E-Mail 'Household Basics in TEOTWAWKI- Part 10, by Sarah Latimer' To A Friend

Email a copy of 'Household Basics in TEOTWAWKI- Part 10, by Sarah Latimer' to a friend

* Required Field

Separate multiple entries with a comma. Maximum 5 entries.

Separate multiple entries with a comma. Maximum 5 entries.

E-Mail Image Verification

Loading ... Loading ...


  1. Sunflower heads will mold long after they seem to be dry. Err on the side of keeping them in a drying environment longer than seems necessary.

    1. Thank you for this excellent comment. Many large seeds are thick and hold moisture a very long time. After collecting the still maturing seed heads into boxes and buckets and leaving for a week or so to finish maturing, we will likely shake the seeds off and then spread the seeds out on screens inside (away from birds) for drying for four to six weeks. When storing any seed we grow, we not only leave it to dry an extra long time but we toss and turn them periodically to aerate them as well. Mold is a very bad thing in seed. One moist seed put into a jar can cause mold to grow and ruin the whole batch. (I’ve sadly learned this lesson the hard way.) Thanks again!

  2. Sarah,

    I’m enjoying your series very much. I know that you don’t want to use lard and I understand your reasons; they are mine as well.

    I’ve been thinking that sources of fat will be at a premium come hard times and have been looking for a way to fill this gap for my family, so your article particularly caught my eye. I want some animal fat for cooking, but the fat from the standard small livestock we can raise on our little farm is pretty piddlley, and wild game is too lean to give much fat. I do not have the pasture to support a cow, unfortunately, so no suet or butter for me. I am also concerned with the low smoke point of unrefined sunflower oil because overheated oils can be carcinogenic. https://jonbarron.org/diet-and-nutrition/healthiest-cooking-oil-chart-smoke-points So I’m cautious about the plant based oil route, too. What to do, what to do… 🙂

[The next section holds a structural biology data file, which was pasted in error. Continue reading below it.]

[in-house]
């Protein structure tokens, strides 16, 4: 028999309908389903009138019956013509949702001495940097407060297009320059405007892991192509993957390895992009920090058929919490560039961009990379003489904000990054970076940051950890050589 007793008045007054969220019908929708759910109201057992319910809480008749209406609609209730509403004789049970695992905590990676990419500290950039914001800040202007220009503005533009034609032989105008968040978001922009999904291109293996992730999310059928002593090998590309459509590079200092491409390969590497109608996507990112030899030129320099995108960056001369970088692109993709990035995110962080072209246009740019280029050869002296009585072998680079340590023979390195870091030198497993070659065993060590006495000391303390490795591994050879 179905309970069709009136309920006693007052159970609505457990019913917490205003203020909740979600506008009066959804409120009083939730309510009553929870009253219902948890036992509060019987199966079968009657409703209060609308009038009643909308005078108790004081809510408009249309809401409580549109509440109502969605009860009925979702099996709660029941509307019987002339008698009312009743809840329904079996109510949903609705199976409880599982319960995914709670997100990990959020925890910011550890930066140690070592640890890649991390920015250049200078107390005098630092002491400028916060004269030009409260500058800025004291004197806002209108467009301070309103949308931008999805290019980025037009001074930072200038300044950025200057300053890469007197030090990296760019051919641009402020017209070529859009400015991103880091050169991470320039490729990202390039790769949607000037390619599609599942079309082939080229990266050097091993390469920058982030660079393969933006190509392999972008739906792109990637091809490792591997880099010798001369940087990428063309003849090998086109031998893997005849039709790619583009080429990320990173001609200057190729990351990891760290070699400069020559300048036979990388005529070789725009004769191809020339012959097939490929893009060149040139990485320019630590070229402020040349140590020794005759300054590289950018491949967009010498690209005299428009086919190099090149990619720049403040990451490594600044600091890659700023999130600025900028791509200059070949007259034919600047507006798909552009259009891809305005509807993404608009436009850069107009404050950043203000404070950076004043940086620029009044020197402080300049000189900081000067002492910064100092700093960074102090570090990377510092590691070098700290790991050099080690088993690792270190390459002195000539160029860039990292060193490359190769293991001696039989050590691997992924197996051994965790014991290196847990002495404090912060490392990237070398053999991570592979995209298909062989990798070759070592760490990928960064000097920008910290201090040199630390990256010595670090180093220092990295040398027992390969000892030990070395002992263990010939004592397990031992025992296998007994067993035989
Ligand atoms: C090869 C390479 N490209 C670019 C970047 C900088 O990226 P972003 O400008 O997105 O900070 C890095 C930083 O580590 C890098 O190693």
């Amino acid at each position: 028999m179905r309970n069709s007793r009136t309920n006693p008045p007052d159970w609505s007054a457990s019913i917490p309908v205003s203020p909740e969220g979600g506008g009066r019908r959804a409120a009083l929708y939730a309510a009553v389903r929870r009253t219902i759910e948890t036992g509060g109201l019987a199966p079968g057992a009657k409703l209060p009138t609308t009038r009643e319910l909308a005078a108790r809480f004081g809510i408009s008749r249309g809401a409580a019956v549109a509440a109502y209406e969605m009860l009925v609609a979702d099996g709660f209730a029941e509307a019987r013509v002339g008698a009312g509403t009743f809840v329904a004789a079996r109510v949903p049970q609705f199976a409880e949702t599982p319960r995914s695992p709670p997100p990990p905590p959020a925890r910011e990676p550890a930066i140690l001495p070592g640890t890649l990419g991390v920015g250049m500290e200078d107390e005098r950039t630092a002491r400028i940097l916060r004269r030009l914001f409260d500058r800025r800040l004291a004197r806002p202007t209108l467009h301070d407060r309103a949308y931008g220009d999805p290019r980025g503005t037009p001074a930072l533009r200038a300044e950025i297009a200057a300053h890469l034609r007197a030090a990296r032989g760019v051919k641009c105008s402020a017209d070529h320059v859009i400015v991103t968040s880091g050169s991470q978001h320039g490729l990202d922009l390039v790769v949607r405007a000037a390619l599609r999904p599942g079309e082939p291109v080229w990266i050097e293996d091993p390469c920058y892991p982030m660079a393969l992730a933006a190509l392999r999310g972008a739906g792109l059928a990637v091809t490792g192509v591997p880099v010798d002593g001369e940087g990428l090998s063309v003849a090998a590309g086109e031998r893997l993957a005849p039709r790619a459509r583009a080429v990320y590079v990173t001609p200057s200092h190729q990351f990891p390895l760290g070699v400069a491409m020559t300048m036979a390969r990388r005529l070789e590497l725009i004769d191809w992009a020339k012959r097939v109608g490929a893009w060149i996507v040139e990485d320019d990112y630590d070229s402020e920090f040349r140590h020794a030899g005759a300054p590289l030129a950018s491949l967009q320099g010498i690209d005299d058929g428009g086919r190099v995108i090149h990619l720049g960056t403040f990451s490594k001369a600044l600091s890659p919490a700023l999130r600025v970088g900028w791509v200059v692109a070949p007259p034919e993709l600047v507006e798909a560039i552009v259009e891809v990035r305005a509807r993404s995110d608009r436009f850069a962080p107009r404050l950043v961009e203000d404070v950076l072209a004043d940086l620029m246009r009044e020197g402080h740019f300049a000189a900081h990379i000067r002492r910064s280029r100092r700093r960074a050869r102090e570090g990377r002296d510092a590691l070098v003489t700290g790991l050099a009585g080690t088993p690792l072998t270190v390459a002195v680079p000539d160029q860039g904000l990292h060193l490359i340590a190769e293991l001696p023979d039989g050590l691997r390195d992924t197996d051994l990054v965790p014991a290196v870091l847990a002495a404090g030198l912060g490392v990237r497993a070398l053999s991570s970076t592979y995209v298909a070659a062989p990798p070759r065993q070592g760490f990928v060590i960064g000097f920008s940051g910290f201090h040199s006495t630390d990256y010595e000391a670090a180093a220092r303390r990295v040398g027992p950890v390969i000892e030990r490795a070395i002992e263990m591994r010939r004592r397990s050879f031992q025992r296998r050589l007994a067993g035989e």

In an effort to provide essential fats for my family, I’ve taken to raising ducks as an experiment. They are easy to raise and I can grow all their food if necessary, which makes them prepping friendly. I’ve read that their eggs are higher in fat than a chicken’s and they have a good bit of fat to render for cooking. I’m hoping this will be a good option for us. I thought I would mention it as a possible option for your situation as well.

    This youtuber, Guildbrook Farms, intrigued me with her frugality and the way she recycles and renders fat from her cooking. It’s simple and honestly, something I should have considered long ago. https://m.youtube.com/watch?v=_9HlT1_37oc

Comments are closed.